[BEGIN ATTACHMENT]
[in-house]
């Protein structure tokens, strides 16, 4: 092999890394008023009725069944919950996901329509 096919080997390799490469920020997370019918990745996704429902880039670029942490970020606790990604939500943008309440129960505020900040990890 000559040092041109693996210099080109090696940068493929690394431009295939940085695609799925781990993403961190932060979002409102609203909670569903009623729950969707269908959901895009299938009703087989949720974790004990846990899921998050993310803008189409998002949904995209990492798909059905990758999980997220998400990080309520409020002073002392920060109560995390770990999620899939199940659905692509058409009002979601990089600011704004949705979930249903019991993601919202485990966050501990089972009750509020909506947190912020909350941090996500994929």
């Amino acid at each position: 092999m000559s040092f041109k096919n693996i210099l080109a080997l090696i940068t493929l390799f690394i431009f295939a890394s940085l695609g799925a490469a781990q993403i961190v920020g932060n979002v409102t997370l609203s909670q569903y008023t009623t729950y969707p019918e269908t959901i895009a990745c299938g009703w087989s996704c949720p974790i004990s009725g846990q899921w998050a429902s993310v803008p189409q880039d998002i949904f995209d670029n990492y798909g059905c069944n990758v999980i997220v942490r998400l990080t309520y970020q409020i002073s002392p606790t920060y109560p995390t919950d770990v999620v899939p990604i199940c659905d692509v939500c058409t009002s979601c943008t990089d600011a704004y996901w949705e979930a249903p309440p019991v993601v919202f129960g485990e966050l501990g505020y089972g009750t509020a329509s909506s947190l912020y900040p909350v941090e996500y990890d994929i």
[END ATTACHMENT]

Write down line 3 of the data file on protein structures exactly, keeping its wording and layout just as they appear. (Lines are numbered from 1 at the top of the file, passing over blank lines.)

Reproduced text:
């Amino acid at each position: 092999m000559s040092f041109k096919n693996i210099l080109a080997l090696i940068t493929l390799f690394i431009f295939a890394s940085l695609g799925a490469a781990q993403i961190v920020g932060n979002v409102t997370l609203s909670q569903y008023t009623t729950y969707p019918e269908t959901i895009a990745c299938g009703w087989s996704c949720p974790i004990s009725g846990q899921w998050a429902s993310v803008p189409q880039d998002i949904f995209d670029n990492y798909g059905c069944n990758v999980i997220v942490r998400l990080t309520y970020q409020i002073s002392p606790t920060y109560p995390t919950d770990v999620v899939p990604i199940c659905d692509v939500c058409t009002s979601c943008t990089d600011a704004y996901w949705e979930a249903p309440p019991v993601v919202f129960g485990e966050l501990g505020y089972g009750t509020a329509s909506s947190l912020y900040p909350v941090e996500y990890d994929i």